Tackling goals—whether at work, at home, or in fitness—can be challenging. But if you take care of the mind, it can help you take care of everything else.
I am juggling about five jobs at the moment. Multitasking has become second nature to me and as a neuroscientist, I’ve been keeping a leery eye on the the regular stream of news about what ‘science’ says about multitasking. So as we explore time this month, I thought it’d be fitting to explore the neuroscience of multitasking (while listening to music, sharing info on social media, writing a class and a TED talk, of course!). The question on everyone’s mind is: Does multitasking hurt our performance? Thankfully, there is no clear answer – it depends on how you define multitasking, what kind of tasks are being performed and what your goals are. Phew.
The good, the bad and the ugly
In 2009, researchers asked more than 1300 people from Southern California about their multitasking habits. They found that the baby boomer generation frequently combined one out of seven combinations (telephone and TV), whereas the ‘net generation’ (AKA Millennials), those born after 1980, combined six out out of the seven combinations. That means that Millennials frequently combine tasks, such as instant messaging and music, or texting and music, more than 85% of the time, compared to the Baby Boomers who do this only about 14% of the time. Before any fingers are pointed, how many of you watch TV with a phone in your hand? Truth is, we all multitask nowadays. What this study also showed is that there is a high degree of agreement about which tasks are relatively easy or difficult to combine, suggesting that any mental limitations that affect multitasking do not change with age or practice.
When you read the ‘science’ headlines regarding how multitasking is killing your brain cells, take a breath and know that there is a difference between laboratory multitasking and real-life multitasking. For instance, in a controlled psychological study, participants may be required to tap on a key while listening to tones and making decisions. These kinds of results are a bit hard to translate to the person who messages their friend while cleaning and listening to music. There is also a difference between doing two tasks simultaneously and task-switching, or quickly moving from one task to another. In the real world, task switching is more complex than in the laboratory, with more flexibility in how a person chooses to allocate their resources during tasks, decides to allocate priority to tasks, and opts to begin, continue, and end tasks. There are even some studies suggesting that everyday multitasking might actually improve one’s efficiency – with music for instance. Bilingualism has also been shown to enhance this high-level ability of executive switching, which happens in the prefrontal cortex, more effectively than in than monolinguals.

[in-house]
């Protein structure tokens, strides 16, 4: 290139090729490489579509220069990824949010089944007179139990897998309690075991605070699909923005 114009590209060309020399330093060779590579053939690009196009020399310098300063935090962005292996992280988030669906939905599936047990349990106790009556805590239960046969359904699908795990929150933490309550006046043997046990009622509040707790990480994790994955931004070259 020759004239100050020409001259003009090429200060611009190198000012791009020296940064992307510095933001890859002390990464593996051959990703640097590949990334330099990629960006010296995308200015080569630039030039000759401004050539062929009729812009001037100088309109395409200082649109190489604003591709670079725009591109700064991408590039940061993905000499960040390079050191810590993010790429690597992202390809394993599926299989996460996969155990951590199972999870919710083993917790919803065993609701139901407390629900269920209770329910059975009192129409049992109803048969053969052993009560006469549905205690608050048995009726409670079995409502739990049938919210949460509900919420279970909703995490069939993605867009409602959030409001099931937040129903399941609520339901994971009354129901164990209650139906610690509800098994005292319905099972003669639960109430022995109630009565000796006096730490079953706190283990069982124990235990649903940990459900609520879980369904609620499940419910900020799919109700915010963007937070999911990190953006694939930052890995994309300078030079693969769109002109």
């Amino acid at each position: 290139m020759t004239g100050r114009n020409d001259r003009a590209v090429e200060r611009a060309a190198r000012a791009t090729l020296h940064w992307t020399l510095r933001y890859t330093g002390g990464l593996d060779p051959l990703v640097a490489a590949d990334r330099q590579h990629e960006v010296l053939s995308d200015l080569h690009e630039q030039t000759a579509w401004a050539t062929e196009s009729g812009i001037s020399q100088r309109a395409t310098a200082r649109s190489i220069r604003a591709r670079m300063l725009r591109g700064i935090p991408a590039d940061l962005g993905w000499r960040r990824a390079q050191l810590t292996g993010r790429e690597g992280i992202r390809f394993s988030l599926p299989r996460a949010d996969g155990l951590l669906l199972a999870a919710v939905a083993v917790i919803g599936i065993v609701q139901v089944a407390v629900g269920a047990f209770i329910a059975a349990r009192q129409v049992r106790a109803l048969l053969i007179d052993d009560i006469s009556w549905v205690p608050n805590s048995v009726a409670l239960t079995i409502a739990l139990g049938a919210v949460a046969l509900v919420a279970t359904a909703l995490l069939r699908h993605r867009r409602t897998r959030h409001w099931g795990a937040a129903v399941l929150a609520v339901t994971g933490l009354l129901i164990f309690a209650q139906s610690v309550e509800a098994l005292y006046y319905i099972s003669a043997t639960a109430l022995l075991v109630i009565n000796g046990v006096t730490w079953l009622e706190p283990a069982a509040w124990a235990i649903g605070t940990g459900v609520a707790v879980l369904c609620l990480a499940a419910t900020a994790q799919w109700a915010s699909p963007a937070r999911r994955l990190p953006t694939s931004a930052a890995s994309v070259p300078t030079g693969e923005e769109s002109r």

But there is also some truth to the potential damage that multitasking can have on performance. Even simple tasks are liable to produce a kind of interference when performed simultaneously. There’s a phenomenon known as the Psychological Refractory Period, which occurs when two tasks are performed at the same time and the reaction time to one of the tasks is delayed because of the presence of the other task. Growing up, I always found it funny how my mom would turn down the music to parallel park. Have you ever done this? Was the music really affecting her ability to park or was it a habit she picked up? Apparently, directing attention to listening ‘turns down the volume’ on the input to the visual cortex. This is also why texting and driving is a bad idea – you’re splitting your attention resources.
So could I have written this blog more effectively had I shut down all distractions? Probably. But would it have been better? I don’t know. While researching I tend to hop across scientific literature, history papers, personal stories, internet memes and so on. Call this boredom or a ‘wandering mind’ if you will, but I suspect a lot less variety in my writing had I restricted myself to the sole topic of multitasking theories. I also know that personally, I need music in my ears (some research supports the fact that background music improves cognitive performance). But I also know that when I’m busy concentrating on writing (rather than researching), the pop-up notifications of emails, texts, tweets, and even the office chatter, are nothing short of unwelcome interruptions. So it appears there is a fine line between allowing the mind to wander and discover, and having the flurry of information warp our sense of time to the extent of altering our general attention span. What meditation practice teaches us is to to have a better hold on our own perception of time, allowing the mind to wander but cultivating patience and attention so that we’re more mindful of the present moment. How long is a moment? It’s all in your mind. Take a look at this video to see how just how much detail we miss in the blink of an eye, and how much of our surroundings we can easily miss while we’re busy looking at our phones.
Carrier, L. Mark, et al. “Causes, effects, and practicalities of everyday multitasking.” Developmental Review (2015).
Bottiroli, Sara, et al. “The cognitive effects of listening to background music on older adults: processing speed improves with upbeat music, while memory seems to benefit from both upbeat and downbeat music.” Frontiers in aging neuroscience 6 (2014).